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Friday, March 01, 2024
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'Hot' UW Class teaches prescribed burns

I wouldn’t say I’m a pyromaniac, but I identify as a “pyro enthusiast”. I like to be the one to build the bonfire, set off a firework or even just light a piece of paper on fire and watch as it burns away to ash. However, as we know from Avatar: the Last Airbender, fire gets a bad rap. Why is the fire nation the villain? Isn’t it just as natural as water, earth and air?

So, when I got an email from WCSB (the Wisconsin Chapter of the Society for Conservation Biology) in mid-November that included an opportunity to participate in a prescribed burn, I was interested. Prescribed burns are intentional burns for land maintenance. The fire clears out vegetation, replaces old tree stands with a new succession of plants and replenishes vital nutrients for the soil such as carbon and nitrogen. Fires are a necessary disturbance for prairies and oak savannas, the dominant native ecosystems in southern Wisconsin. However, these prairies and oak savannas are now endangered habitats due to fire suppression, which became standard practice in the 1920s in Wisconsin in response to slash fires, an agricultural technique, and threats to urban settlements. When fires are suppressed, trees grow and shade out the prairie or savanna, and the ecosystem converts into thick forest which has a higher risk of burning uncontrollably when the spark does –inevitably — catch. There is growing recognition of the danger of fire suppression policies for land, and the necessity of prescribed fires.

“There's a whole cascade that works its way through the ecosystem by improving the vigor of that one activity, because these are systems that are adapted to being frequently burned,” said Jeb Barzen.

Jeb Barzen founded Private Lands LLC, which explores methods of ecological restoration on privately-owned lands, and is an adjunct professor at UW-Madison. 

“I teach a prescribed fire and field ecology course at UW-Madison, do work that’s similar to a contractor, and work that’s similar to a non-profit,” Barzen explained.

I drove out to the prescribed burn at a prairie that Jeb Barzen was leading on his property in Spring Green, Wis. on a Wednesday afternoon, not really knowing what to expect. The goal that day was to burn five acres in order to clear out vegetation so there would be space to plant native vegetation in its place. I watched a couple of Youtube videos on prescribed burns in order to prepare, but I wasn’t sure if an undergraduate student with no previous experience would be allowed to start setting fire to a whole field. I pulled into the sandy driveway and joined a small circle of pyro-ecologists, others like me who were interested in environmental conservation and liked to burn things. Everyone else there had years of experience conducting prescribed burns and were excited to welcome me into their group. I got outfitted in a fireproof shirt, helmet, gloves, a radio and put on a water pack. I took off my jacket because Barzen warned me, “once the fire starts, you’ll be warm.”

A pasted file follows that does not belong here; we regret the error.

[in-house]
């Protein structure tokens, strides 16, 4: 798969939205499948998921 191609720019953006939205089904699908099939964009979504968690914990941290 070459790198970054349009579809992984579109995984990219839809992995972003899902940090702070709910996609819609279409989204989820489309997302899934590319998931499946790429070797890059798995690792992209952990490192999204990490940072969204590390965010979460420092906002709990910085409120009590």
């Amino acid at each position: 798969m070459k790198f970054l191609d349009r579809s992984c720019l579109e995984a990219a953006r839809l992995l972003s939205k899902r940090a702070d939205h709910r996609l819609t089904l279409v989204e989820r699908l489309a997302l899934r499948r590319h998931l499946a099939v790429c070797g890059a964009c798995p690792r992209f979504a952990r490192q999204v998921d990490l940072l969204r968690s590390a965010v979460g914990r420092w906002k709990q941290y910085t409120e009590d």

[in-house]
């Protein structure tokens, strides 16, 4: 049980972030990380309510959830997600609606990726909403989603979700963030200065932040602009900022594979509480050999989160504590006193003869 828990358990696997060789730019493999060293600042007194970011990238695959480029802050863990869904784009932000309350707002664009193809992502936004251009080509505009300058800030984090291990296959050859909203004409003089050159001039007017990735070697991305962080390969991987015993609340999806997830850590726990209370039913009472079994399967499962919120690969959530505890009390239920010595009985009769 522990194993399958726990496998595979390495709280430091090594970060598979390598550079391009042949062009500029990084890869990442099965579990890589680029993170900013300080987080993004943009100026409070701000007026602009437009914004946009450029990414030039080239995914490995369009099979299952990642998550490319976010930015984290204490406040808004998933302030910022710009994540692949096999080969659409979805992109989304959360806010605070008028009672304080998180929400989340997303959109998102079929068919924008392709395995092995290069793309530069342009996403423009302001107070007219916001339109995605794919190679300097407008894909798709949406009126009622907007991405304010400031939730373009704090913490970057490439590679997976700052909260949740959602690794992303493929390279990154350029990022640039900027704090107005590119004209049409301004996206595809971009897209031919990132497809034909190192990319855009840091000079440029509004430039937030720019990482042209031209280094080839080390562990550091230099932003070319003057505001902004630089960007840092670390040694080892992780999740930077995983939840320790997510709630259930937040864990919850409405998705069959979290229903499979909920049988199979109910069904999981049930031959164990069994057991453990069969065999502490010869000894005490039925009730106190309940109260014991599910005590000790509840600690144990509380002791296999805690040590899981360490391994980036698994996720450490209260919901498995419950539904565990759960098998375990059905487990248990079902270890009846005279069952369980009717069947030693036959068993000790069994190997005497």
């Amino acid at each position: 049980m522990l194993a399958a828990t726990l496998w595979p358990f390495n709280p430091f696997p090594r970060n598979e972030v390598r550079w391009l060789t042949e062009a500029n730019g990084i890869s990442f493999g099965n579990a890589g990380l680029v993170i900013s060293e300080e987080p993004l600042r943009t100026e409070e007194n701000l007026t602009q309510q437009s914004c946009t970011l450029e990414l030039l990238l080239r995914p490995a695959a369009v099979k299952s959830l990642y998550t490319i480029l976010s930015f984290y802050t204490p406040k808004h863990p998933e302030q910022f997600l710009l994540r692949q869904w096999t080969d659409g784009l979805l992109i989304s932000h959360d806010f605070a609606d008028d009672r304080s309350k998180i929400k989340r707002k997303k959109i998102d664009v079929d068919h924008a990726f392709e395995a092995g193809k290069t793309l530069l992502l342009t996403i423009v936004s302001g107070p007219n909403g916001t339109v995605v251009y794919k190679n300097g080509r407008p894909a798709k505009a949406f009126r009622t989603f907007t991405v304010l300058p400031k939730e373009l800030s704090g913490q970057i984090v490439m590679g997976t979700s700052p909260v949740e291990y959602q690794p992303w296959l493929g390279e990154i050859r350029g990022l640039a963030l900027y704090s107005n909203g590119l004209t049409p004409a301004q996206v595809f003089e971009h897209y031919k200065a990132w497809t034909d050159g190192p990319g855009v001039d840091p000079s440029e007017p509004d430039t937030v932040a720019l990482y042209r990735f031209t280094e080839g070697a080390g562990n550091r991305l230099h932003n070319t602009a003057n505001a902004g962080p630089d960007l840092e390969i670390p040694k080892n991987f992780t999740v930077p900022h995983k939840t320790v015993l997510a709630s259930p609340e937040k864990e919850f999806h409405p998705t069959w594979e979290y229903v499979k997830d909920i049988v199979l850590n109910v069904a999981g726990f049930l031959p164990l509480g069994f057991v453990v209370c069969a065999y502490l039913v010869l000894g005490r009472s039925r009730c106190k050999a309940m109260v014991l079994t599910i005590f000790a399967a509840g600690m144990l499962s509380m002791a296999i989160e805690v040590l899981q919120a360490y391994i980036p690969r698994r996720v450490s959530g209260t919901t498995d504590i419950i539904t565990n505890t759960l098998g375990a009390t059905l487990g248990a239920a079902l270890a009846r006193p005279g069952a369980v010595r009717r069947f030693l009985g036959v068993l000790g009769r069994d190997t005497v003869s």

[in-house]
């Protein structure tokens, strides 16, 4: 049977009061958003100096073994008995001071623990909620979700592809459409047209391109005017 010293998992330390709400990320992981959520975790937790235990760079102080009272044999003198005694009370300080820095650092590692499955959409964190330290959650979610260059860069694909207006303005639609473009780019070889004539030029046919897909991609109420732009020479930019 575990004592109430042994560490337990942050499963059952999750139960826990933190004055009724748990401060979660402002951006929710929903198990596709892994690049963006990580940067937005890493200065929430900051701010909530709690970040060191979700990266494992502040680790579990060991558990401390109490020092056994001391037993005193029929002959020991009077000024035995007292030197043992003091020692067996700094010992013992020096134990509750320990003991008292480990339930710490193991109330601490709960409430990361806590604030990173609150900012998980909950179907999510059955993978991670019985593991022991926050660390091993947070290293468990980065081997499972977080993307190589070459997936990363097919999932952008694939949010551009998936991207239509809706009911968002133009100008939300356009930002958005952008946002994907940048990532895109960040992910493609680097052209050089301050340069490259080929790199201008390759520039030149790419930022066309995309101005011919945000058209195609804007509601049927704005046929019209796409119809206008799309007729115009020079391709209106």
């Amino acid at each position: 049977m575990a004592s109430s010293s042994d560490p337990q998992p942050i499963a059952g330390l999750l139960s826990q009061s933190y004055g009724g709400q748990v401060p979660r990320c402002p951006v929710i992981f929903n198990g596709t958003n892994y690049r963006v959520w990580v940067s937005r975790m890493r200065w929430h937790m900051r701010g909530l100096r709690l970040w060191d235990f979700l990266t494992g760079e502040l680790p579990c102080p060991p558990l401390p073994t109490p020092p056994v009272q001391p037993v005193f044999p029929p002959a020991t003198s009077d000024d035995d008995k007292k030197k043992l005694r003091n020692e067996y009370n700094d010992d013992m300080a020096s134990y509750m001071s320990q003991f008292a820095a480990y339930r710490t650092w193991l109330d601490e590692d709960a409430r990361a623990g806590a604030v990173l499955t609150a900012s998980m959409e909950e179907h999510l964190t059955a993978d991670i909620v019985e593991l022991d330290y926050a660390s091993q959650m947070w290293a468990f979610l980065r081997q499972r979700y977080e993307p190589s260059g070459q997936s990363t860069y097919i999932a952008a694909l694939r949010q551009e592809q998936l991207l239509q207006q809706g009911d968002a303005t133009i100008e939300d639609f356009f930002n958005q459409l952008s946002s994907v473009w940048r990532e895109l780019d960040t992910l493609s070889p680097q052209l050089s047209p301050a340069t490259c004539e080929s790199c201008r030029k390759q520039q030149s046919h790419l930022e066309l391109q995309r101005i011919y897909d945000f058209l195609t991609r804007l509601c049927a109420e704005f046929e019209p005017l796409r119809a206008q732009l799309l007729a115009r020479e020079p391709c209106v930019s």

Barzen adjusting my water pack. Photo by Marcia L. Getto,

The group climbed up the hill to start the burn. I was put on a team with a veteran pyro-ecologist to burn the length of the top of the hill. At first, my job was simply to monitor that the fire didn’t go past the set boundaries, and use my boot to snuff out any wayward sparks. However, after about ten minutes, I was instructed to pick up a drip torch and begin to help set the fire itself. Soon, the air filled with smoke as the pyro-ecologists spread out, lighting any plants in hope the fire would catch. My water pack was heavy on my back as I followed the bank of a stream. Unfortunately, that day the humidity was too high, and the fire never really caught. After two hours, we ended up burning just over an acre of land.